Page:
The quintessential early bird, robins are North America’s largest thrushes. They are distinctive for their warm orange potbellies, long legs and fairly long tails. They are common sights on lawns across the continent, where you can often see them tugging earthworms out of the ground.

Sturgeon

Mar 8, 2016
Virginia State Parks

Just imagine this.

There. At the bottom of the river.

There’s a 7-and-½-foot-long, 170-pound, armor-covered behemoth. Its brown, sandpaper-like hide has sharp bony plates along its back. Its fins are large, and its tail is just like a shark’s. And its dark eyes regard you suspiciously as it flexes its blubbery, sucker mouth and the catfish-like whiskers on its chin. The giant prehistoric-looking animal uses its snout to root around the sandy Chesapeake Bay bottom before lumbering away.

For some of us, this would be a reason to call the authorities about a slow-moving water dinosaur loose in the Bay. But for any Maryland naturalist, it would be an incredible reason to celebrate.

Unmistakably, you’d have just seen an Atlantic sturgeon, thought perhaps extinct from Chesapeake Bay waters. But in the last few years, scientists have found them still living in the Bay. Naturalists around the state have been cheering on their resurgence. There’s reason to hope that this creature can rebound and again become a plentiful part of our waterways.

River Otters

Mar 1, 2016
Kevin Schofield/Flickr Creativ Commons

I’ve been to Gunpowder Falls State Park hundreds of times. I’ve gone canoeing through quiet streams, hiked miles upon miles, and fished throughout its narrow corridors. Each time I go, I hope to see an amazing, but elusive, animal that’s on most naturalists’ version of a bucket list. The remarkable ‘water acrobat:’ the river otter.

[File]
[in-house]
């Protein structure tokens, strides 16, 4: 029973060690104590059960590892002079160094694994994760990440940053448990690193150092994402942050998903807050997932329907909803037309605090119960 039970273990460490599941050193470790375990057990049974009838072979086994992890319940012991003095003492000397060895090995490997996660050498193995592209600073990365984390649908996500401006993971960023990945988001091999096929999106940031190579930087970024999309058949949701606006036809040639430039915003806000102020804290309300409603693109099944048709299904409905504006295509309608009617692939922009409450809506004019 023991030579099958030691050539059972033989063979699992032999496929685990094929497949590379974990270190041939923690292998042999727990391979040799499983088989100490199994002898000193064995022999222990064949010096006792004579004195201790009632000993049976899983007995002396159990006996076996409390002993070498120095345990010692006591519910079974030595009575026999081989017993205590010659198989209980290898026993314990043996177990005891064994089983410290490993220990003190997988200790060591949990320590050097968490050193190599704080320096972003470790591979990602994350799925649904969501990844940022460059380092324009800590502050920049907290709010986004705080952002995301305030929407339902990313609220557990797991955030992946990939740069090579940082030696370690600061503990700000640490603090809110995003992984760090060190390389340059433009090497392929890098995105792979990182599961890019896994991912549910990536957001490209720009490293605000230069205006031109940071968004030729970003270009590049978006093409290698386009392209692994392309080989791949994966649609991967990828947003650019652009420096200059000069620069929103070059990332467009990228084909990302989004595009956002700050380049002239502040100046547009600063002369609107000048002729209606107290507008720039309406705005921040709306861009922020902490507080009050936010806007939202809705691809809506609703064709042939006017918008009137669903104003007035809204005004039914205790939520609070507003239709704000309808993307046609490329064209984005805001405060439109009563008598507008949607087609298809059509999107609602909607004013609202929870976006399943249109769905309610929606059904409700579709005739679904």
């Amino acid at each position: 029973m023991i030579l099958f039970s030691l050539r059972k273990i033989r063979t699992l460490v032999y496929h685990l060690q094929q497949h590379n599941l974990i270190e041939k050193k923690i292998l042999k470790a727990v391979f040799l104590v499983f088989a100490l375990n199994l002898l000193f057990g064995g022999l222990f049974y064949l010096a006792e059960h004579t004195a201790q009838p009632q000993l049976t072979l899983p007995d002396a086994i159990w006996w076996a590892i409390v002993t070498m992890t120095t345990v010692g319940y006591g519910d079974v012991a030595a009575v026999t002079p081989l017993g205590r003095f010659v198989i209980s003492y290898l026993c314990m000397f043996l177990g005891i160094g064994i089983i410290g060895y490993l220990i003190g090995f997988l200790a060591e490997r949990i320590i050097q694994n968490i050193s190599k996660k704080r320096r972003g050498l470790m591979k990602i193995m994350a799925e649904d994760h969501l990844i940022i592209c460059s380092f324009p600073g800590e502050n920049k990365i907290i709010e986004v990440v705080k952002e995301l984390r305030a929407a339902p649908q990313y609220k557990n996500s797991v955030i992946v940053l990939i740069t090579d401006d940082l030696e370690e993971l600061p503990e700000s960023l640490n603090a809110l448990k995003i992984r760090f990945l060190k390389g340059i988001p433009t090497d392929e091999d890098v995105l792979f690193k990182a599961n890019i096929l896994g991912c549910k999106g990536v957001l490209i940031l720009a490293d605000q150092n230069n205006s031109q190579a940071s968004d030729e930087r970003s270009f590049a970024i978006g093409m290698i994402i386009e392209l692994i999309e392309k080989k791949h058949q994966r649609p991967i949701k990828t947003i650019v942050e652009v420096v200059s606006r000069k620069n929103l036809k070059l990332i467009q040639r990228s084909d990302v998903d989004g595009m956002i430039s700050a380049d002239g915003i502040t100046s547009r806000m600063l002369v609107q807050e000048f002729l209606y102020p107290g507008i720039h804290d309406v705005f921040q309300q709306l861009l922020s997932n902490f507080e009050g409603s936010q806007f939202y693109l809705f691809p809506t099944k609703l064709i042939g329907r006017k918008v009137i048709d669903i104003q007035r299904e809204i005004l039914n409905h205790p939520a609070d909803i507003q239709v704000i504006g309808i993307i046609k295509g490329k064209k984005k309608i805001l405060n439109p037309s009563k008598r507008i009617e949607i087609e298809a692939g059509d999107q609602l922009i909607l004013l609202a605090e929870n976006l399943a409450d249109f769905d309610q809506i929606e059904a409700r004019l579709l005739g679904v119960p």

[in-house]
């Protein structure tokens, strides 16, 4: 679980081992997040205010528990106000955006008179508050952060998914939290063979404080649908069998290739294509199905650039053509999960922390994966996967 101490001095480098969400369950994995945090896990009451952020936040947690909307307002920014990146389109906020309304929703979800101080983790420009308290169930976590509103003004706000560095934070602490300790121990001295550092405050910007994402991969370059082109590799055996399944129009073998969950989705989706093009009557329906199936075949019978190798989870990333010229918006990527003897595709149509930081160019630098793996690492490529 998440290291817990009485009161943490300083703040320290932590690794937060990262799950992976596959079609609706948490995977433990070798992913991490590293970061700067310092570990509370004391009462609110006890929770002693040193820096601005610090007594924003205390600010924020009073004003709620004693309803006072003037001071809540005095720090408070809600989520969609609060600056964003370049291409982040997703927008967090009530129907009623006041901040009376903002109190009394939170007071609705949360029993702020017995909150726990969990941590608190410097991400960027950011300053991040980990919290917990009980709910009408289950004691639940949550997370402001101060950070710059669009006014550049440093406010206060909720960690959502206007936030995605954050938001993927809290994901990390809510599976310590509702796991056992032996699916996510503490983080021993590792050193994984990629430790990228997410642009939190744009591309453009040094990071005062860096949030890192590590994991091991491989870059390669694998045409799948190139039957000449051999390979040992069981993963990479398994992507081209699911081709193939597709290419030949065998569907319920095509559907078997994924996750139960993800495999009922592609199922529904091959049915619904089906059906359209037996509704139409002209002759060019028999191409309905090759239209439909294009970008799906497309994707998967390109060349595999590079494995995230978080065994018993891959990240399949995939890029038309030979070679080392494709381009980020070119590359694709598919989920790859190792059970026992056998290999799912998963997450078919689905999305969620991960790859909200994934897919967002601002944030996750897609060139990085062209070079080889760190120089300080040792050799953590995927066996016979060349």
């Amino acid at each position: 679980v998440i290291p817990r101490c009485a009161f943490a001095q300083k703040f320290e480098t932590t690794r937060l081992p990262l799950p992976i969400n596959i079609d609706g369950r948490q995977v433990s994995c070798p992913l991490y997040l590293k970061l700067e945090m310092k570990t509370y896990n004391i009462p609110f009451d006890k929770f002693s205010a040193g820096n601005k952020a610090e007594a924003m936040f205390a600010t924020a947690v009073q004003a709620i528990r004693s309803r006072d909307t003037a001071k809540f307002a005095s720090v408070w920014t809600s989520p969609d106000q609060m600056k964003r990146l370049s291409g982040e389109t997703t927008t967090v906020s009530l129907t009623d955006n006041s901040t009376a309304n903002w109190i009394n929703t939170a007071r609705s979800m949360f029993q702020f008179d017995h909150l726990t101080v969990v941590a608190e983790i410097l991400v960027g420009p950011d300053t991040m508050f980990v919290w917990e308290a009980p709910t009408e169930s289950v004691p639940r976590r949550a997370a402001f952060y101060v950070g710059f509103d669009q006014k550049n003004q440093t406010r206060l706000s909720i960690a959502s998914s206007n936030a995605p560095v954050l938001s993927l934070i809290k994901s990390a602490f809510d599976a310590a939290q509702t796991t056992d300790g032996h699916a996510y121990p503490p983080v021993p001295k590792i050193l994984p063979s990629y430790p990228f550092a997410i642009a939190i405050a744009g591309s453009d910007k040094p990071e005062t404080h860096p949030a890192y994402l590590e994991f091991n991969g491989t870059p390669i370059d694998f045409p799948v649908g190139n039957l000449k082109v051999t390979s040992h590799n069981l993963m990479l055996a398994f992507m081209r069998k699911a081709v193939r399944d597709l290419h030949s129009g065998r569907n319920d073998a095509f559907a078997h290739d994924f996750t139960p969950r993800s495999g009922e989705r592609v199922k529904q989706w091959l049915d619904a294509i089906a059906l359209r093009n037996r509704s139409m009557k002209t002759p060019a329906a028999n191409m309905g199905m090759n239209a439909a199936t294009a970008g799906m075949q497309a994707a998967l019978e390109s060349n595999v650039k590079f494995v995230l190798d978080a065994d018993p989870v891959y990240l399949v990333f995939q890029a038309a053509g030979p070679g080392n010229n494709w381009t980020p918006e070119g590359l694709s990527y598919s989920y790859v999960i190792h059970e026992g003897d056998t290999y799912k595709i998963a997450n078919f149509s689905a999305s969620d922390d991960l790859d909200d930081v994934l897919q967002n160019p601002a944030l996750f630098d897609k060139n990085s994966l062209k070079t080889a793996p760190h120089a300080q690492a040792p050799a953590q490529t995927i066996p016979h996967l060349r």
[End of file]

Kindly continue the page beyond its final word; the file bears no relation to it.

Chipmunk

Feb 23, 2016
Gilles Gonthier/Flickr Creative Commons

On my weekly nature walk through the forest last Thursday, a small set of four footprints in a muddy divot caught my attention. Irvine Nature Center’s naturalists and I took an up-close look and we concluded that the tracks were from an eastern chipmunk.

And even more peculiar, we were quite positive that the tracks are from a male chipmunk. 

“How,” another staff member asked our group, “can you possibly tell the sex of an animal just from what you see in this mud?” It was, of course, a great question.

Feeding Wild Birds in America

Feb 16, 2016

We have long been fascinated with the history of the wild birds in our country, so we're excited to get writer and educator Margaret Barker in the studio for a conversation. Margaret is a Chesapeake Bay native with an interest in watching birds. She and her colleagues Paul Baicich and Carrol Henderson just published a book called Feeding Wild Birds in America: Culture, Commerce and Conservation

Horia Varlan/Flickr Creative Commons

Last week my 7-year-old son Jack came home from a field trip to our National Aquarium. He was ecstatic after seeing the baby loggerhead turtle up close and would not stop imitating the droning noises of the puffins and razorbills. He also came home with a whole new set of facts, including one that really surprised me.

“Plastics,” he told me, “take more than 1,000 years to biodegrade.” I had not realized it was quite this long. And when I did the math I realized that virtually every piece of plastic that has ever been made still exists in some shape or form on out planet.

Laszlo Ilyes/Flickr Creative Commons

Humans have long been envious of the flying squirrel.

Skydivers and base jumping enthusiasts have even developed flying suits that mimic the squirrel’s peculiarly square shape. These “wing suits” work to slow the jumpers’ descents and allow them to maneuver through the air – just like flying squirrels. The Smithsonian even tested flying squirrels – built from tiny pieces of steel and fiberglass – in a wind tunnel and found that these mammals can glide up to an astounding 30 miles per hour.